Example 4

A Brace for an Artificial Hip Joint Prosthesis with Remote Cameras to Detect Dangerous Movements of the Artificial Hip Joint Prosthesis and Signal Actuators on the Brace to Restrain the Hip Joint

An actuatable brace system to control the movement of an artificial hip joint prosthesis is installed in a patient's home following total hip replacement surgery. The system includes an actuatable external brace that attaches to the pelvis and femur of the patient. The system also includes remote cameras located near the bed, recliner chair, car and stairs to monitor movement of the patient and of the artificial hip joint. The cameras signal wirelessly to the actuatable brace when the cameras detect that the orientation or alignment of the hip joint is unsafe. Electromechanical actuators activate the brace to control the motion of the artificial joint and to apply counterforces.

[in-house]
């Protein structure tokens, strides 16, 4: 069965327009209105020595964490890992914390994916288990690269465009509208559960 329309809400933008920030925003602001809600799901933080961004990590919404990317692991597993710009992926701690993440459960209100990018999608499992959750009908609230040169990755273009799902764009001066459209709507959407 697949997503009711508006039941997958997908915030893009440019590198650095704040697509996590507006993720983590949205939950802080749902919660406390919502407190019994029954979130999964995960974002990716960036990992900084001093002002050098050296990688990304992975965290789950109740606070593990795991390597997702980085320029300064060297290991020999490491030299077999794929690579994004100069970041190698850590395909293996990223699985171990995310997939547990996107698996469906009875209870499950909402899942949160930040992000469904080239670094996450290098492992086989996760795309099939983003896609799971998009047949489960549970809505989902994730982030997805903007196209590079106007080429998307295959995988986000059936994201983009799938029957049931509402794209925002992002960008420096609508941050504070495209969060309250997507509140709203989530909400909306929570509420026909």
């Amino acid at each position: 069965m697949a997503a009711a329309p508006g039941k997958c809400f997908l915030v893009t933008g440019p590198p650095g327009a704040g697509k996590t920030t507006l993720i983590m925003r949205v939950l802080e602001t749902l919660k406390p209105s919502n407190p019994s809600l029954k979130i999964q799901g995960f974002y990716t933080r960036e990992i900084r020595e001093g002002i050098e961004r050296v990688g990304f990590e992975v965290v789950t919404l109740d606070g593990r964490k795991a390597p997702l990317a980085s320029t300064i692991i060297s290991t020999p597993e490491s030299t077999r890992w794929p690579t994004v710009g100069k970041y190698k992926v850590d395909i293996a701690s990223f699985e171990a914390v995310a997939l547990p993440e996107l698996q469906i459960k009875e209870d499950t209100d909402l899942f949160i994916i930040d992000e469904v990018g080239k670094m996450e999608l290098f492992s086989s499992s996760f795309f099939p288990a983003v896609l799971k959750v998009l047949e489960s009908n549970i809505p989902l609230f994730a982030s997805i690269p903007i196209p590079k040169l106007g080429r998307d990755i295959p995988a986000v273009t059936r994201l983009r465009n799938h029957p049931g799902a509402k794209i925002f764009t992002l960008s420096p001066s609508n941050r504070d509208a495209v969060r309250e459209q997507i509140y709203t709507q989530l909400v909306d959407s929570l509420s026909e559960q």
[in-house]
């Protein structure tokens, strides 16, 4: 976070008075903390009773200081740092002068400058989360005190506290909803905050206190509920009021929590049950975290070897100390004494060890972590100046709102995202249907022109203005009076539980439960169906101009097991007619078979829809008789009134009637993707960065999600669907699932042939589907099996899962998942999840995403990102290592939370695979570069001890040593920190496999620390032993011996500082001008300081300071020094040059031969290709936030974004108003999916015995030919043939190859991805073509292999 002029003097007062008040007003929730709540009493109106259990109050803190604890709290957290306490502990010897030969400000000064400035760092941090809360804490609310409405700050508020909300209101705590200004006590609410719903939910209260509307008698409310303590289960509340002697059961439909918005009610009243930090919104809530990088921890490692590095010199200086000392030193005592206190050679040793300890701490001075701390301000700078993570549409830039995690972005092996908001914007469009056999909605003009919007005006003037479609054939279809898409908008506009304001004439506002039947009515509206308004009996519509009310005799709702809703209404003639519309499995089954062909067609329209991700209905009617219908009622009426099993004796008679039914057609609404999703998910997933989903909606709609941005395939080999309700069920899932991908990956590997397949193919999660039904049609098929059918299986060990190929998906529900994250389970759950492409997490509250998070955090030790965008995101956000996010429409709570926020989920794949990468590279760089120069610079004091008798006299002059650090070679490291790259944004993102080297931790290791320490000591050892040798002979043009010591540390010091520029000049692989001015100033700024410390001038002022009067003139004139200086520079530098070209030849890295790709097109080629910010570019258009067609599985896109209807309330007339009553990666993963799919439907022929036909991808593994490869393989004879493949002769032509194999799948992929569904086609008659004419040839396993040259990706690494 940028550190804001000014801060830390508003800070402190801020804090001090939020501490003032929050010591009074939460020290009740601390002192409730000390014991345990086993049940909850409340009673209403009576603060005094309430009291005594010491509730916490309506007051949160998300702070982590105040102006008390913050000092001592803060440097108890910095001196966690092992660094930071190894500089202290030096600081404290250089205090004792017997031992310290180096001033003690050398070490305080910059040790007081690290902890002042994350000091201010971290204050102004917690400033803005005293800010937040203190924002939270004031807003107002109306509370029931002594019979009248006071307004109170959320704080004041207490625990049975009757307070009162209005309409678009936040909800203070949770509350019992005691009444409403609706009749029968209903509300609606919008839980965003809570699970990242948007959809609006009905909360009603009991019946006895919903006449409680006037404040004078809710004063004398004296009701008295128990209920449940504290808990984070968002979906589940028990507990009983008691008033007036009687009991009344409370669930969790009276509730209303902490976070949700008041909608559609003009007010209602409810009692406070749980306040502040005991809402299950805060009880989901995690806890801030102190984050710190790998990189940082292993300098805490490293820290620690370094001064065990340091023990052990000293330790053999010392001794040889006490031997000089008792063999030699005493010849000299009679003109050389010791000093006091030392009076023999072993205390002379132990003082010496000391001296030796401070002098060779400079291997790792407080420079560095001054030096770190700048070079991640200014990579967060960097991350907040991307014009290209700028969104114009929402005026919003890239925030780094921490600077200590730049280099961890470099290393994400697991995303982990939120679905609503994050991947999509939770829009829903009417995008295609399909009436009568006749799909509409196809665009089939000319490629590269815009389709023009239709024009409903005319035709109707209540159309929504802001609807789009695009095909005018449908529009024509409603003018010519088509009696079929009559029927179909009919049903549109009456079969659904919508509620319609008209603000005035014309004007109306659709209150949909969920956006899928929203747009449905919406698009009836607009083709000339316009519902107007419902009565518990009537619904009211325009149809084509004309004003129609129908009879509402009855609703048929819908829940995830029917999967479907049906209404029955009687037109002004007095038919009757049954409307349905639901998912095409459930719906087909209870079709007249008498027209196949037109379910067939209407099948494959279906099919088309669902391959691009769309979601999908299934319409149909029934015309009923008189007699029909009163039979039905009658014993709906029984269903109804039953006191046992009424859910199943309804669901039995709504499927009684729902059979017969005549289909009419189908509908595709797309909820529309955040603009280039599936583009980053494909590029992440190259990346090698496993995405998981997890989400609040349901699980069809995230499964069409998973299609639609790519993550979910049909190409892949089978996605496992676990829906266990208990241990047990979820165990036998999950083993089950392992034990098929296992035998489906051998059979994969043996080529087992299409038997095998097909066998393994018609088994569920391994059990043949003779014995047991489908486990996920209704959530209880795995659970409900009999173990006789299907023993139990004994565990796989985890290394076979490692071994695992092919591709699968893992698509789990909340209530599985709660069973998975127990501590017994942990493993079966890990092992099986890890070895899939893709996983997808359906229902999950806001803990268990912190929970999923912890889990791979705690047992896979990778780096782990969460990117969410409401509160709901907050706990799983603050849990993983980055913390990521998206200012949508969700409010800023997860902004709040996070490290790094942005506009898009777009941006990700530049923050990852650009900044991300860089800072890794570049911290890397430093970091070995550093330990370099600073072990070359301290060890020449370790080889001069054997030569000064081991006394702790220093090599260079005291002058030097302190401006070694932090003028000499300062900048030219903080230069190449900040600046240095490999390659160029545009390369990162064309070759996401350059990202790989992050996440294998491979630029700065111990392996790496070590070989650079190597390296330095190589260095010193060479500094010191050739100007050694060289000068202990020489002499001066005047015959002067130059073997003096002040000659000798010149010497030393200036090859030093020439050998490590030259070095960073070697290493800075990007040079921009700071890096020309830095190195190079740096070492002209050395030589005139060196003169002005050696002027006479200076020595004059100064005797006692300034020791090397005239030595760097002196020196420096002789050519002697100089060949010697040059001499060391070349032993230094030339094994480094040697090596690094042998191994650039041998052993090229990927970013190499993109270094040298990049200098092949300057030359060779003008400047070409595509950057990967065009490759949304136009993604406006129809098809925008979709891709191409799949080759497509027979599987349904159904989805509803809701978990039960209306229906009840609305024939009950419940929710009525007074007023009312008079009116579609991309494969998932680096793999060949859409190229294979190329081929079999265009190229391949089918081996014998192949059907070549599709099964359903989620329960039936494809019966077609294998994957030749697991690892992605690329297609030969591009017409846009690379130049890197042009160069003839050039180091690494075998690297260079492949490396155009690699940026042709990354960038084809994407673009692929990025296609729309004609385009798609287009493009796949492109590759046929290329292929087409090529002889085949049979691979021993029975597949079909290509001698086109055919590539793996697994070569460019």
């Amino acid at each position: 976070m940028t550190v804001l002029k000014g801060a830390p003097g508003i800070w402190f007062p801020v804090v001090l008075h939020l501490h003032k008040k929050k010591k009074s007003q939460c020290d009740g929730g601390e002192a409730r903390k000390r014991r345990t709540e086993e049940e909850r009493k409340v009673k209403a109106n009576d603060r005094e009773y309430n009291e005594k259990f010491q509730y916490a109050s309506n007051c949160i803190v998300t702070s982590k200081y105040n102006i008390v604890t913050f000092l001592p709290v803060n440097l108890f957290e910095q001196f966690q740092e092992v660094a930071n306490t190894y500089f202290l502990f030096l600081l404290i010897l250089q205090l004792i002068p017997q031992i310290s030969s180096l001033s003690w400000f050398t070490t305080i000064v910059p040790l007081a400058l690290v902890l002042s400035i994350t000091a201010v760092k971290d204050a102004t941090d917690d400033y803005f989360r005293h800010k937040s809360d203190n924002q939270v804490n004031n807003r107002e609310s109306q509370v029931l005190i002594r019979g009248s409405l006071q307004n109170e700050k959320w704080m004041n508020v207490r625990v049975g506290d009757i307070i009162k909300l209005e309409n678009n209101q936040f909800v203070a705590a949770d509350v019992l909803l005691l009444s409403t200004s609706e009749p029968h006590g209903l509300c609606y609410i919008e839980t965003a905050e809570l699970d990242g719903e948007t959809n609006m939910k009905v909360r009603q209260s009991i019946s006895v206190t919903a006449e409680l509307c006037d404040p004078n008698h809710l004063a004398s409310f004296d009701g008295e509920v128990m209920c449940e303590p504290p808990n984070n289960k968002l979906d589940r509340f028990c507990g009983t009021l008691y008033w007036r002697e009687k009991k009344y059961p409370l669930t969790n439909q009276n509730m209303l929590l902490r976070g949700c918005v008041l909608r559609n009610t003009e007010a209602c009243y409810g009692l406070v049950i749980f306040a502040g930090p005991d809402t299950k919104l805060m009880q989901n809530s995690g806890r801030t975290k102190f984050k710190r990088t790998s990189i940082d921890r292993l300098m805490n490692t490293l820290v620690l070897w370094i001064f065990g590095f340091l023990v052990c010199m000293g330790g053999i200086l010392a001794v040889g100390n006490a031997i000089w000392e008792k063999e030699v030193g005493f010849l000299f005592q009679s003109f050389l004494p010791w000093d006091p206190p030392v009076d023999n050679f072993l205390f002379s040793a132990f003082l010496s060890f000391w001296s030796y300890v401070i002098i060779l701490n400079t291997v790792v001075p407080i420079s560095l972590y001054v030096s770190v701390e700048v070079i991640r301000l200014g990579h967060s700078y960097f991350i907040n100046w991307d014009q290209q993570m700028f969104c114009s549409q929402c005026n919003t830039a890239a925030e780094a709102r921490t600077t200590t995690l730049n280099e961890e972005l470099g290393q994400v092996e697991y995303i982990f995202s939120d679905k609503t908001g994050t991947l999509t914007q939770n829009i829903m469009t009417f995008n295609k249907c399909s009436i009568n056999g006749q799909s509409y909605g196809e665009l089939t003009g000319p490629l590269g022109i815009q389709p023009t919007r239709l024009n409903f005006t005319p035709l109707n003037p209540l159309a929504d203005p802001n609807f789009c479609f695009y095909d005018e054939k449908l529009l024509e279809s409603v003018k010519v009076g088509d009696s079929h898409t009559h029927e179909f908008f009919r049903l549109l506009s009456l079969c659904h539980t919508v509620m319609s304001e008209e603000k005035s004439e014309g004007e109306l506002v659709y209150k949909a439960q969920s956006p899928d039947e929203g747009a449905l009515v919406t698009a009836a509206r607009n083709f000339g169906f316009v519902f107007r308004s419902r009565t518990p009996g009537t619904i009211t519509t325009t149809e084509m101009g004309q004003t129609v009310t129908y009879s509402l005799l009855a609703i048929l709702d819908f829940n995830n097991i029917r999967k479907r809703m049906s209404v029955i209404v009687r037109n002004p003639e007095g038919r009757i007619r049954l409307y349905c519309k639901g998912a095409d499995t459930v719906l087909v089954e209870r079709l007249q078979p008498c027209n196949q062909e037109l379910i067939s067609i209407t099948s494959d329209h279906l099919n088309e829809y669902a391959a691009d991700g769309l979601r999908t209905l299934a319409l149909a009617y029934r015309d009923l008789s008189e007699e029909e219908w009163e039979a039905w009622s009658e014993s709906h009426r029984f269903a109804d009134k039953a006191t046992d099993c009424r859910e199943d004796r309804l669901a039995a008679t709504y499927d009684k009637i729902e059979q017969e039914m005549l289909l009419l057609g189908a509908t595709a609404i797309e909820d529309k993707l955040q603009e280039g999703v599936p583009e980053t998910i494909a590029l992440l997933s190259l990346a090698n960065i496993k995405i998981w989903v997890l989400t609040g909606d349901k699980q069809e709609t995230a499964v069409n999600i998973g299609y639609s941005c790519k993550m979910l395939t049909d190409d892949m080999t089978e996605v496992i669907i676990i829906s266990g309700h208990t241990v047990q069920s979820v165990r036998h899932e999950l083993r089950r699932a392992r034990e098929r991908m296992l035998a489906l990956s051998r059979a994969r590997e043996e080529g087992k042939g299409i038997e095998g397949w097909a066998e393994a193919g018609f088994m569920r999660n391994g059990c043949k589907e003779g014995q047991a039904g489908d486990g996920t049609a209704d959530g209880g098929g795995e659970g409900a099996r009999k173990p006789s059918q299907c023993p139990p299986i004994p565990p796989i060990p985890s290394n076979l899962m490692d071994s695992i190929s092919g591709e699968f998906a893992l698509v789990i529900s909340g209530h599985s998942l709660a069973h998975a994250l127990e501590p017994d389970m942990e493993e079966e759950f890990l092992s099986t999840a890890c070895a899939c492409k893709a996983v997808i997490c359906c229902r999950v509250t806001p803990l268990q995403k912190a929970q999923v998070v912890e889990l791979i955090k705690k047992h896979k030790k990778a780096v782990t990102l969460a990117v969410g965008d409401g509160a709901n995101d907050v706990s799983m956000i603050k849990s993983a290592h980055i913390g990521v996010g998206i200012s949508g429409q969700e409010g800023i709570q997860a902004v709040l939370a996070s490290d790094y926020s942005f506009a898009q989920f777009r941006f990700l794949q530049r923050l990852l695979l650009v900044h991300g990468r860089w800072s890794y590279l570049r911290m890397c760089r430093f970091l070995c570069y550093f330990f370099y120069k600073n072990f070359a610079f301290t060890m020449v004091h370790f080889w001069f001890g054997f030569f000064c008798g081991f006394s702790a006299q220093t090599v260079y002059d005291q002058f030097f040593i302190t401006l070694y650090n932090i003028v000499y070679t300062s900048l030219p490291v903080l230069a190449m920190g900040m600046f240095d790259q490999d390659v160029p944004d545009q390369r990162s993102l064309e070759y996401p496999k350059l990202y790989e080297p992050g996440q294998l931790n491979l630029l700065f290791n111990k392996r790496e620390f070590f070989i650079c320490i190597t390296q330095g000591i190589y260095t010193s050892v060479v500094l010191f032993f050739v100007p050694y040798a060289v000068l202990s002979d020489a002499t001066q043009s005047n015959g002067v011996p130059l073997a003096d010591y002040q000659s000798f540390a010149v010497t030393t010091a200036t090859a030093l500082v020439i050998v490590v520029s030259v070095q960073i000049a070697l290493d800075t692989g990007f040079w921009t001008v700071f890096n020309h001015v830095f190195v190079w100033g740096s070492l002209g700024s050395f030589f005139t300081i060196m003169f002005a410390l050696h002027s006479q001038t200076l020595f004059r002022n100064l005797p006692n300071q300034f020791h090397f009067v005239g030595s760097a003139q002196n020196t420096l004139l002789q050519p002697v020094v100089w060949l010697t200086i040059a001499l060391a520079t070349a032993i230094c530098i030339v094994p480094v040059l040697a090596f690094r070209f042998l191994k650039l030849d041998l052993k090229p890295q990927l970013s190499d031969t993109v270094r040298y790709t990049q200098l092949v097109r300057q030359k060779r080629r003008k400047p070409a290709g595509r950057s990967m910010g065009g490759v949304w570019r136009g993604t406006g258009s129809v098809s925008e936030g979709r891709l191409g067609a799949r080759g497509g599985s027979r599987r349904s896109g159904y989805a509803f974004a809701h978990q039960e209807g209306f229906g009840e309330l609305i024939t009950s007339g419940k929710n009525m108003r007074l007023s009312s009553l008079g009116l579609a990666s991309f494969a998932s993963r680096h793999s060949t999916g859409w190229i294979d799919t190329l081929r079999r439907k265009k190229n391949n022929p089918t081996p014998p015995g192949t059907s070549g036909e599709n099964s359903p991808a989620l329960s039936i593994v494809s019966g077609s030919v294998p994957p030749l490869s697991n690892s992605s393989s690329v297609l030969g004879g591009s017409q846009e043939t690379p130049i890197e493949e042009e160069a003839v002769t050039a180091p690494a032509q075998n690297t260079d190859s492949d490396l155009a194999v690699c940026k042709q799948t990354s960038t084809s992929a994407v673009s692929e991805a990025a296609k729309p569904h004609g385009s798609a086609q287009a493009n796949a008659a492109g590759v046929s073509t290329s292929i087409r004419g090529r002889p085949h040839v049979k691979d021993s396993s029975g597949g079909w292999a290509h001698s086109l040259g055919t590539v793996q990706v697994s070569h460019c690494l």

The actuatable brace controls the motion of a hip joint prosthesis by applying forces to the femur and pelvis which promote alignment and/or restrict motion of the hip joint prosthesis. The brace is constructed from plastic with Velcro™ hook straps at the waist and thigh to attach the brace. Metal actuator arms that apply forces to the hip joint are attached to the brace with bolts. See e.g., U.S. Pat. No. 6,589,195 issued to Schwenn et al. on Jul. 8, 2003 which is incorporated herein by reference. For example, a hip joint brace with plastic and metal components is available from Orthomerica, Newport Beach, Calif. See e.g., Datasheet: Orthomerica Hip Orthotic which is incorporated herein by reference. To prevent misalignment and dislocation of the artificial hip joint, actuators on the brace apply forces to control adduction/abduction, flexion/extension, and rotation of the hip joint. Actuators with electrical motors that exert linear and rotational forces may be attached to the brace. For example, the electromechanical actuator system may include a three phase brushless electric motor from Hyperion with a peak power of approximately 388 watts (available from All e RC L.L.C., Mesa, Ariz.) and a power source containing lithium polymer batteries providing a voltage of approximately 11.1 V and a capacity of 2640 maH (available from Emerging Power Inc., Hackensack, N.J.). In addition the actuator system may contain gears, drive shafts and ball screws to convert rotational movement to linear movement. The actuator system may be an electromechanical actuator system to apply force to joints. See e.g., U.S. Pat. No. 8,058,823 issued to Horst et al. on Nov. 15, 2011 which is incorporated herein by reference. For example, a linear actuator is attached to the brace at the thigh and at the waist to apply abduction and adduction forces to the members of the hip joint prosthesis. An abduction angle equal to or greater than 20 degrees is recommended for a sitting position. See e.g., Lima, Clinical Report: “Orthotic Management of Hip Dislocation” available from Orthomerica, Newport Beach, Calif. which is incorporated herein by reference. If the patient's thigh is at an angle less than 20 degrees from the patient's medial line, the actuator may apply a lateral force to increase the abduction angle. An actuator to also control flexion of the artificial hip joint may apply rotational force to a metal hinge which is attached laterally to the waist and thigh components of the brace. A metal hinge may limit flexion of the hip joint. See e.g., U.S. Pat. No. 5,421,810 issued to Davis et al. on Jun. 6, 1995 which is incorporated herein by reference. If the patient's hip joint flexion while seated is outside the range of 40-70 degrees it increases risk for dislocation of the hip joint. For example, if the flexion/extension angle is greater than 70 degrees the flexion/extension actuator may apply a force to reduce the angle to approximately less than or equal to 70 degrees. The actuators on the brace are activated by a controller on the brace that receives signals from remote cameras placed in the patient's home.